After the Czech Republic held presidential and parliamentary elections in 2013, there is less at stake in the 2014 European Parliament elections for the country’s major parties, compared to other EU member states.
Nevertheless, recent developments on the domestic political scene make it a crucial test for the two major partners in the ruling coalition – the ČSSD of prime minister Bohuslav Sobotka and ANO, led by finance minister Andrej Babiš.
Populist ANO (an acronym for “action of dissatisfied citizens”, but also Czech for “yes”) was a surprising runner-up in last year’s parliamentary elections, losing only by a narrow margin to the ČSSD, despite existing for less than two years at that point.
Bankrolled by billionaire Babiš, the country’s second-richest man who also owns two of the country’s leading dailies, it has avoided – so far, at least – the post-election slump that often plagues the recipients of protest votes.
In fact, the party appears to have attracted many of voters disappointed by the traditional centre-right parties, and has surged up in opinion polls since joining the government, with a recent survey by local pollsters TNS AISA giving it a double-digit lead over ČSSD (28.5 per cent versus 18.5 per cent, respectively).
ANO’s participation in the government coalition is crucial to the current cabinet’s continued survival. That, coupled with the party’s large lead in opinion polls, has recently caused some friction within the coalition, with Babiš insisting that the party that wins the most votes in the European Parliament election should be given the right to nominate Czech Republic’s next European commissioner.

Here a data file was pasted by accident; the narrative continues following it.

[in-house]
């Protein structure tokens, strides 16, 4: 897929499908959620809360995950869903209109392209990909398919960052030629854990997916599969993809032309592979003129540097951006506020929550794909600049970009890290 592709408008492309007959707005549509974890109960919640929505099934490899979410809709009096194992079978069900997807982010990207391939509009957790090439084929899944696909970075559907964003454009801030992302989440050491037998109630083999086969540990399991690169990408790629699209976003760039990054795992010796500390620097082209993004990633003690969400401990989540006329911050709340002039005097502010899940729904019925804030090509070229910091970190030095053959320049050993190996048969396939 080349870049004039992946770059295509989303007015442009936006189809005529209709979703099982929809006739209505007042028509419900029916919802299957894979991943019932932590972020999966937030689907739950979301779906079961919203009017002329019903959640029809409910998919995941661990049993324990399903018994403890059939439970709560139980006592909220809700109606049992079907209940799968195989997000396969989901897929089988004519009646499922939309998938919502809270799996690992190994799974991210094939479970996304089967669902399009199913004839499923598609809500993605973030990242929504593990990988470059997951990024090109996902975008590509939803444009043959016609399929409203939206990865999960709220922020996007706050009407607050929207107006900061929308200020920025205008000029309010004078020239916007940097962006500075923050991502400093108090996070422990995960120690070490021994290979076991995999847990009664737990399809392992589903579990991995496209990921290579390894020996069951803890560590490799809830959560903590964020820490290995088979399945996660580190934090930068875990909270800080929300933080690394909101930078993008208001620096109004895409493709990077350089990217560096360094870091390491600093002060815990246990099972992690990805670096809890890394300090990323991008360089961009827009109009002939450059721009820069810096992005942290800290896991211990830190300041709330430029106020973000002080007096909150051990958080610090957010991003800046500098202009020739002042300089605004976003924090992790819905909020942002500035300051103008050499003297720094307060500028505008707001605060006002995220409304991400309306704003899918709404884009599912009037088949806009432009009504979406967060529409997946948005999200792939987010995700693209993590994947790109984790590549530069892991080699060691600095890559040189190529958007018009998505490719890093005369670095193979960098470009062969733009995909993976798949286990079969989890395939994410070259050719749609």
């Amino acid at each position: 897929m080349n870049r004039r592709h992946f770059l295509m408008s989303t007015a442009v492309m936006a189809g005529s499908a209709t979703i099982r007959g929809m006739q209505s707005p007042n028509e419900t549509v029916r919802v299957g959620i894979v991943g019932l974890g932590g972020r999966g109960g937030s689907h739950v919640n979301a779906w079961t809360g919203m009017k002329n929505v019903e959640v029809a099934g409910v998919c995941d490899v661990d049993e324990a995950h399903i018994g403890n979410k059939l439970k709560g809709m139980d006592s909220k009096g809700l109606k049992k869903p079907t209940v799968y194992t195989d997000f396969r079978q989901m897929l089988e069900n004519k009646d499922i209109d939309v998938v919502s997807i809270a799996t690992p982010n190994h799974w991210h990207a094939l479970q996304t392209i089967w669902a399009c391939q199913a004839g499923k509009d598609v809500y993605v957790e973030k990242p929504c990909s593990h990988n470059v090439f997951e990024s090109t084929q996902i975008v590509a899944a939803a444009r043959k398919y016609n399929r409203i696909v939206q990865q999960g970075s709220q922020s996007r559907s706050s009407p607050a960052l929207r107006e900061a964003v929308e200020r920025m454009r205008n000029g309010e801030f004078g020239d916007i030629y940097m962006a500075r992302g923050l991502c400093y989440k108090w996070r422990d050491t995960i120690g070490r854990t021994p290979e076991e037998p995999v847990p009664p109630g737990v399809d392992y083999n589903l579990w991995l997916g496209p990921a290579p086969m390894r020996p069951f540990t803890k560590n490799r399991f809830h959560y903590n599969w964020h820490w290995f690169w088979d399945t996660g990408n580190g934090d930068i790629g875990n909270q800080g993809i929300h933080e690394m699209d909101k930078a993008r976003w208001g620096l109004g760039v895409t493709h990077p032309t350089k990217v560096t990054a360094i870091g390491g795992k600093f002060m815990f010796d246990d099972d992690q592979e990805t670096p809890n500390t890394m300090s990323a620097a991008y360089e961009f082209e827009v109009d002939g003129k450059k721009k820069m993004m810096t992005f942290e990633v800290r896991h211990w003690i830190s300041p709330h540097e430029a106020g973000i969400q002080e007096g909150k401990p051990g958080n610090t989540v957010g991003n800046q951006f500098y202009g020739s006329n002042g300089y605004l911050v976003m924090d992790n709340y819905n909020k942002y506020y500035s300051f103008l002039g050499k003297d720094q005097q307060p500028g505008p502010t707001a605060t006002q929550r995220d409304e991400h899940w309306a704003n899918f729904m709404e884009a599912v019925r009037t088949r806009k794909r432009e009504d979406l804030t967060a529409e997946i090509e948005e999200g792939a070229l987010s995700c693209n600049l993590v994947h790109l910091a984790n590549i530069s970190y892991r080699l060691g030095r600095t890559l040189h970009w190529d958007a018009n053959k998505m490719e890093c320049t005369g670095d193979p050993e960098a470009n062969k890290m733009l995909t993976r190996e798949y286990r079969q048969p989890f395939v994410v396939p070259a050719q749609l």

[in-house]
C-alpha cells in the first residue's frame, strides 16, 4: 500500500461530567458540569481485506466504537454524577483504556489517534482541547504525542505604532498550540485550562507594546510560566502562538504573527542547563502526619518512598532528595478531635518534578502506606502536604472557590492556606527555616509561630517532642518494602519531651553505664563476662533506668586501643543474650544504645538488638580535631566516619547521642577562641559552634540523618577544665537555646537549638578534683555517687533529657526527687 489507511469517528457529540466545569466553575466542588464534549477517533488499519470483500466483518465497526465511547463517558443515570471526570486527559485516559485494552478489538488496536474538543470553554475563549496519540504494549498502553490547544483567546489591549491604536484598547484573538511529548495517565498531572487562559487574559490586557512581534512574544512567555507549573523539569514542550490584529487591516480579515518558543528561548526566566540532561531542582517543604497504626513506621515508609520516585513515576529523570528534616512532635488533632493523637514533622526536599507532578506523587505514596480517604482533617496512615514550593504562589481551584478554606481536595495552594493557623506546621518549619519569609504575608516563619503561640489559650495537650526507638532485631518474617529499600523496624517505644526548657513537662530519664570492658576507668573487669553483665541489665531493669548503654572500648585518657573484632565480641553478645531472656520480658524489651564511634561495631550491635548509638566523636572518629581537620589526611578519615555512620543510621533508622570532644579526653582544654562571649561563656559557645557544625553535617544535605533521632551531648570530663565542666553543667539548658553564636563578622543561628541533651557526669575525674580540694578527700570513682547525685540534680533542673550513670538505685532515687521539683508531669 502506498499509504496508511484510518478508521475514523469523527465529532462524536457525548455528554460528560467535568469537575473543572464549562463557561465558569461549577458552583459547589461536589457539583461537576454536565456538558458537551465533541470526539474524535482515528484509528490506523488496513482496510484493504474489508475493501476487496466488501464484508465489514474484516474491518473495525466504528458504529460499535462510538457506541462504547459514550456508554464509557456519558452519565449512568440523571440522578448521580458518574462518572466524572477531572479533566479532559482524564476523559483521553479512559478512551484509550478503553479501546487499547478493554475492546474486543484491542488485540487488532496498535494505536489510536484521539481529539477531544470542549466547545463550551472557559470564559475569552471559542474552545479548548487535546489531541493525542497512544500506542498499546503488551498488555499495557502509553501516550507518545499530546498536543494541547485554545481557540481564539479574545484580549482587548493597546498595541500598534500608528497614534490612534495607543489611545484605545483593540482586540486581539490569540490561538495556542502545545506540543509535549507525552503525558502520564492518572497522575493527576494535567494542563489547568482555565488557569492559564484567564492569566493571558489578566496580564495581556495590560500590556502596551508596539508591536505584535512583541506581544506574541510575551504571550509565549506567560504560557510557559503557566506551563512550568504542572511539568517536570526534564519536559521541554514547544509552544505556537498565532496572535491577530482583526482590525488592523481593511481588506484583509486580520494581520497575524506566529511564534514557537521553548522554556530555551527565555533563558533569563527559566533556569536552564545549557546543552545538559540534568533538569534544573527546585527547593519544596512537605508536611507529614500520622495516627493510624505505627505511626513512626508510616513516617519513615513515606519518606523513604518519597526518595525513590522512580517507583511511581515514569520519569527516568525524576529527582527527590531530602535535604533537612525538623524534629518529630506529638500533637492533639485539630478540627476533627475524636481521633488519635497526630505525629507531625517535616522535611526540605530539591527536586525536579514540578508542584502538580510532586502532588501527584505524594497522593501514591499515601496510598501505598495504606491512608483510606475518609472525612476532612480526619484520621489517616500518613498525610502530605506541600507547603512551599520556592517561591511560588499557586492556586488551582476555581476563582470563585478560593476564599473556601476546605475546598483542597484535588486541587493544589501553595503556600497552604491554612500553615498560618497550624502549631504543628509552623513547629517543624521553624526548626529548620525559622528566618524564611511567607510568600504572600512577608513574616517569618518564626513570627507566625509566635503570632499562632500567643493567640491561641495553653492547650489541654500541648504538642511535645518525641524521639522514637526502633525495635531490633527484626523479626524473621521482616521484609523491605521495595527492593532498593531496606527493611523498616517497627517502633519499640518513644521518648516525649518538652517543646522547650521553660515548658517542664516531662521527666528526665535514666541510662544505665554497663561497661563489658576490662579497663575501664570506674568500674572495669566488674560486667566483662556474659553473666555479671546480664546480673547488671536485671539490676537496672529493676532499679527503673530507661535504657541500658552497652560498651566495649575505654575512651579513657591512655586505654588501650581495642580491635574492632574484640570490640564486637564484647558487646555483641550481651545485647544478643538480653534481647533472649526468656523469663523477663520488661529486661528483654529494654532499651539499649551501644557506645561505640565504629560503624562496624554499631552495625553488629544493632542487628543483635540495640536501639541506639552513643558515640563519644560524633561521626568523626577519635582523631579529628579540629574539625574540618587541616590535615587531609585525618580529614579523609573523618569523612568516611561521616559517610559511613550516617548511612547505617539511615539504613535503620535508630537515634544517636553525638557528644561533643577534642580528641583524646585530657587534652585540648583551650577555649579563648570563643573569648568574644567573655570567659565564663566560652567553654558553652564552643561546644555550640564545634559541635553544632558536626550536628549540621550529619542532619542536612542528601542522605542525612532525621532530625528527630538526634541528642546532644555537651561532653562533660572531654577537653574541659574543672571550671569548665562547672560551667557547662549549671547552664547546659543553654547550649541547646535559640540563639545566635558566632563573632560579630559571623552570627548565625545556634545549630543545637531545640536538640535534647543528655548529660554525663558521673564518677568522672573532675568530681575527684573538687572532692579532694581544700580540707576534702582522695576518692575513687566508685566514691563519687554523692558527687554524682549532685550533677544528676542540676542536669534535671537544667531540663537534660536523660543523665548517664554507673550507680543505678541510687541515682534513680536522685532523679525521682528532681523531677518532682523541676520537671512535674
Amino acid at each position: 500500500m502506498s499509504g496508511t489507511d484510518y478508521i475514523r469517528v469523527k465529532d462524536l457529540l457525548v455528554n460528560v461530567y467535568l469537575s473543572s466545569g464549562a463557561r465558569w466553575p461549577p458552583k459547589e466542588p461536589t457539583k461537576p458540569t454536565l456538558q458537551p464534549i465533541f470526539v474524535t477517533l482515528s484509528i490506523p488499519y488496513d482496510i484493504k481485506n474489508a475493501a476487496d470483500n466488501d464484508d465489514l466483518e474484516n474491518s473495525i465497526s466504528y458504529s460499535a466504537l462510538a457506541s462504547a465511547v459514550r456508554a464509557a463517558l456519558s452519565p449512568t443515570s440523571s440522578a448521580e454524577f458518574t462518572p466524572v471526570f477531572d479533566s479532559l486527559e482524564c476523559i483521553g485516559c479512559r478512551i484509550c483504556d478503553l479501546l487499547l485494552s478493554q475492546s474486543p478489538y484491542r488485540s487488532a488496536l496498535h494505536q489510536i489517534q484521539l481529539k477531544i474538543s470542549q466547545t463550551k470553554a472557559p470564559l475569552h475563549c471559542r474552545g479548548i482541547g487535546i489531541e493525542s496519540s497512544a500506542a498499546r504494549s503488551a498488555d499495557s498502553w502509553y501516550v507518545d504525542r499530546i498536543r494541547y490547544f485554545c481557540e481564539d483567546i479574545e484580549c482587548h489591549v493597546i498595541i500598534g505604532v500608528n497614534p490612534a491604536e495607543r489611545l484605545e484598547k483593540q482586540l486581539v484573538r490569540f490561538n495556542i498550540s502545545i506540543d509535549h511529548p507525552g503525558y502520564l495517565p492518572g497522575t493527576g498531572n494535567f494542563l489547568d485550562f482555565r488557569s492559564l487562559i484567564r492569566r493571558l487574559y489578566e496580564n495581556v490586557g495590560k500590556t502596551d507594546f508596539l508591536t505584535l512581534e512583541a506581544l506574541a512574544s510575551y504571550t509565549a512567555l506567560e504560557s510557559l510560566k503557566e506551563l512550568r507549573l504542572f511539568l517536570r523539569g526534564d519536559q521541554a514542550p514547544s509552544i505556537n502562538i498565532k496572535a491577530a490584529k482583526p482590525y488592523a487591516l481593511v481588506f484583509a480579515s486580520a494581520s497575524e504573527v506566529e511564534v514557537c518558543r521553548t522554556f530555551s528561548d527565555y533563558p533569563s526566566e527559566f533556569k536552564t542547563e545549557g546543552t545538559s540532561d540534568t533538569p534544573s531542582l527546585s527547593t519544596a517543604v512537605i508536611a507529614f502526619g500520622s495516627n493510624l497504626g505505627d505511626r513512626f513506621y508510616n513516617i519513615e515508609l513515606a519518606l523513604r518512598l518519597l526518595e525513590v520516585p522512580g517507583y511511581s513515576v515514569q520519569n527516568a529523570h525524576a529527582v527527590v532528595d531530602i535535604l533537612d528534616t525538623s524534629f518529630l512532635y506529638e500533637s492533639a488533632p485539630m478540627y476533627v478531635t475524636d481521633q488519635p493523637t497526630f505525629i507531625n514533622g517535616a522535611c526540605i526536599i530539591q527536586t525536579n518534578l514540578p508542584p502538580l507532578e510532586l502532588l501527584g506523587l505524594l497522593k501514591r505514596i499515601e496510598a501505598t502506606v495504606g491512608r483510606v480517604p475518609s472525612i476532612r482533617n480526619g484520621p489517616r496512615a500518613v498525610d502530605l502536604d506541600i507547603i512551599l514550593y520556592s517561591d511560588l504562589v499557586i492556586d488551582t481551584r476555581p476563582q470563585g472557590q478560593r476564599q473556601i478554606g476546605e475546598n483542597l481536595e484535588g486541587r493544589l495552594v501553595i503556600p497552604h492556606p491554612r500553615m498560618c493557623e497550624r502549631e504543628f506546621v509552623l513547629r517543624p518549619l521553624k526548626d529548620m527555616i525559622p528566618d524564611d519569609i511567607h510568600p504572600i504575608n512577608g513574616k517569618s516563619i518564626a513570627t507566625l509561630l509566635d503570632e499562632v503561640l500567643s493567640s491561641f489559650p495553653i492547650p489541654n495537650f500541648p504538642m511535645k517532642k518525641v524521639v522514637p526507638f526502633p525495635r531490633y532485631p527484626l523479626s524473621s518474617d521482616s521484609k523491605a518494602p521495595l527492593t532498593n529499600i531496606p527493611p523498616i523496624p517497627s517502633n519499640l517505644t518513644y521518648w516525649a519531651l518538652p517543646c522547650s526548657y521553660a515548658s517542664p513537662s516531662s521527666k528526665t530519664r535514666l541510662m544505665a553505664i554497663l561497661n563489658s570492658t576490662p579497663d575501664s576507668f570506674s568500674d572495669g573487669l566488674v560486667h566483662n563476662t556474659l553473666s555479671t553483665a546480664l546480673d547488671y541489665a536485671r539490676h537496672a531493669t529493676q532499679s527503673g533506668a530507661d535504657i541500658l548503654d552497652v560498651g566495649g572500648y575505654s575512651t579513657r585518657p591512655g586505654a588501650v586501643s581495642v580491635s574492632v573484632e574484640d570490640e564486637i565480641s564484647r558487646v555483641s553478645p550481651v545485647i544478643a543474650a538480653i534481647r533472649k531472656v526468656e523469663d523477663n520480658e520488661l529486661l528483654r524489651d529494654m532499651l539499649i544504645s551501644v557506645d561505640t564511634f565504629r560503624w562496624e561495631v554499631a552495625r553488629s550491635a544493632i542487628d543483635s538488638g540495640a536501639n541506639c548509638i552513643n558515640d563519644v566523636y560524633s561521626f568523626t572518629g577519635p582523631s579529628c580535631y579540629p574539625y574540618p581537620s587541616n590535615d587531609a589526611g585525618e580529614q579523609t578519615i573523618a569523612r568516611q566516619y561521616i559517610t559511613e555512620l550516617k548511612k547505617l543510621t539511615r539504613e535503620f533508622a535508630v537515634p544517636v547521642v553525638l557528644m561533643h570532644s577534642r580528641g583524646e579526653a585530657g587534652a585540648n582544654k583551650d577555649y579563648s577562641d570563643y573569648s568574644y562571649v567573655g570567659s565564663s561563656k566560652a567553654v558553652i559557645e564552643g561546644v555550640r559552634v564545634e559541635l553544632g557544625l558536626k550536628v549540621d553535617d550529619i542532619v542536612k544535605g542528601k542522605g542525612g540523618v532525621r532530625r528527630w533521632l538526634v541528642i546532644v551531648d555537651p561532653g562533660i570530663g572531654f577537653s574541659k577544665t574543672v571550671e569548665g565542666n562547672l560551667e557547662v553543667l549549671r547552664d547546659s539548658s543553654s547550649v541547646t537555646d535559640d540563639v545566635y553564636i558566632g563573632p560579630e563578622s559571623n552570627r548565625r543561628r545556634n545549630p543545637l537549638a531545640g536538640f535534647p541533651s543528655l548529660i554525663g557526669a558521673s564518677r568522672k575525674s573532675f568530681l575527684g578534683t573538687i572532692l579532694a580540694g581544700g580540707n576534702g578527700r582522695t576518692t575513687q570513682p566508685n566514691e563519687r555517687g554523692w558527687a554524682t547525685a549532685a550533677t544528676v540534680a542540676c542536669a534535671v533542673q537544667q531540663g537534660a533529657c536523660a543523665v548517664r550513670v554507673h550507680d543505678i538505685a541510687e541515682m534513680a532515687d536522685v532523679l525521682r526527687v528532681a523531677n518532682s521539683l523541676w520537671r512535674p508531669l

The margin of victory could prove crucial – would ANO stay content with playing second fiddle to ČSSD if it wins decisively and does not get its wish for the EC nomination?
Although turnout is expected to be low, that could play into the party’s hands, as Eurosceptics tend to do even better in European Parliament elections than domestic ones – ANO opposes the adoption of the euro and has moderate Eurosceptic stances on other issues.
In addition to ČSSD and ANO, four more parties (from a record 38 that have registered for the vote) are expected to win MEP seats – the communists run third in the polls, followed by centre-right ODS and TOP 09 parties, as well as the populist party Dawn, which campaigns for more direct democracy.
The Czech Republic is the only EU member state that will hold the election over two days, May 23 and 24, with 21 seats in the European Parliament at stake, one fewer than the country is entitled to now.
(Photo of Prague: Gisela Royo/sxc.hu)